“So now this high school kid who started, now I have two engineering degrees,” he said.

With the master’s degree and ranking as a Major, Hardy went to the Systems Command, Electronic Systems division in Massachusetts for five-and-a-half-years. At the end of the first year, he was promoted to Lieutenant Colonel. This caused Hardy to have to travel to Europe twice a year as well other places across the country.

He did this for three-and-a-half years and following a series of events including training, he suddenly found himself in Vietnam with the 18th Special Operations Squadron.

Hardy came back to the states and retired in November of 1971. In total Hardy flew 70 combat missions in Vietnam, 21 in World War II and 45 in Korea.

After retiring from the military at the rank of Lieutenant Colonel, he then worked for GTE Corporation for 18 years in project management.

“People always talk to me about my combat time and things like that,” he said. “You know, I took those combat missions, flew combat missions, and always came back home. But what I’m most proud of is that I got two engineering degrees and I worked in that field for a while. And when I was a kid I always wanted to be an engineer. I’m so proud of that fact, but very few people talk about that. You know, they talk about the flying and all of that, but the engineering took a lot of work, a lot of studying. And I loved it. It’s one of those things that I’m proud of.”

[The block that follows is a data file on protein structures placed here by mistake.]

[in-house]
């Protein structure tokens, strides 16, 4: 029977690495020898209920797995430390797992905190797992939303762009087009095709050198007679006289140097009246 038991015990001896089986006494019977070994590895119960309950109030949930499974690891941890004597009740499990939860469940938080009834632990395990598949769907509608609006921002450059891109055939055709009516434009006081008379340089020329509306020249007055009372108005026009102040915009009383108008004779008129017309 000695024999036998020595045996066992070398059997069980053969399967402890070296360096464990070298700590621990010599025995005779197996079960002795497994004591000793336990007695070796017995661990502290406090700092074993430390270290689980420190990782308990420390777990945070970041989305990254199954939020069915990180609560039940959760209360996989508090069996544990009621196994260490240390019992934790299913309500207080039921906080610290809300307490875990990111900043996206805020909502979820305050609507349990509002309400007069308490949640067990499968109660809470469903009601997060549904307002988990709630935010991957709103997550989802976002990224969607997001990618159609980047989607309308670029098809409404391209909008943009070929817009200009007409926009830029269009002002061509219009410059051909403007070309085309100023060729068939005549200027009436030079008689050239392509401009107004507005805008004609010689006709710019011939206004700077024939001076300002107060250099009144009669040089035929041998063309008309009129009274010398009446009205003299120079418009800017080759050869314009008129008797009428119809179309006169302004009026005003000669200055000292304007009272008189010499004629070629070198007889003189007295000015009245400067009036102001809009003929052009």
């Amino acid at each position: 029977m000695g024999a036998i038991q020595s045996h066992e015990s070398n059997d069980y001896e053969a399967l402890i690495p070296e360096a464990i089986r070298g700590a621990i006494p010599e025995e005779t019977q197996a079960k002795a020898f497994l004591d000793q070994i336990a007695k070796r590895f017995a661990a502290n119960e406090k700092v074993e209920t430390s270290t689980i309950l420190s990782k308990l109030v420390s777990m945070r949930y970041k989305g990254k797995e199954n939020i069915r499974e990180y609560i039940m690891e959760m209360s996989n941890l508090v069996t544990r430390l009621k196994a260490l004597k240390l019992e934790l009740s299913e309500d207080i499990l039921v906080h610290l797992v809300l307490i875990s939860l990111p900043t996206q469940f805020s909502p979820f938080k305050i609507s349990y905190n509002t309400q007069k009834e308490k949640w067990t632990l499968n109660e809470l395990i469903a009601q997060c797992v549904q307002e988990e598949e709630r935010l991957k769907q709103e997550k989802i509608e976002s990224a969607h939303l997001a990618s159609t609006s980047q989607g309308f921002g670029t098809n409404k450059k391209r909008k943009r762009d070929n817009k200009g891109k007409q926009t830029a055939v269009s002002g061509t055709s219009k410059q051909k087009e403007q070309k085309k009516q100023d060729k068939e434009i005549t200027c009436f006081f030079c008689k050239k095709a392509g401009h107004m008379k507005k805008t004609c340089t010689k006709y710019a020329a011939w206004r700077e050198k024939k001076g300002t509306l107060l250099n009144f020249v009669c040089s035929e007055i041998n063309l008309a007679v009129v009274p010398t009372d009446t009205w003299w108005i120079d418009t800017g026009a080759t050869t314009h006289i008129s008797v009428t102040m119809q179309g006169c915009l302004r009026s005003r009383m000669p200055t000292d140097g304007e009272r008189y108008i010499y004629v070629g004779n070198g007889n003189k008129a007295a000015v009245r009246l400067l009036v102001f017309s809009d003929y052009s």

Hardy considers himself lucky to have the career he’s had. Now, Hardy spends much of his time giving talks about the Tuskegee Airmen and educating others on their sacrifices. He also volunteers at his local church and food pantry.

“I feel very fortunate,” he said. “Someone was looking out over me. I feel it. Someone up there likes me and I was able to make it out alright.”

Throughout the month of February and up until the Tuskegee Airmen’s 81st anniversary in March, we’re highlighting individual airmen and their journeys. You can learn more about the Tuskegee Airmen here.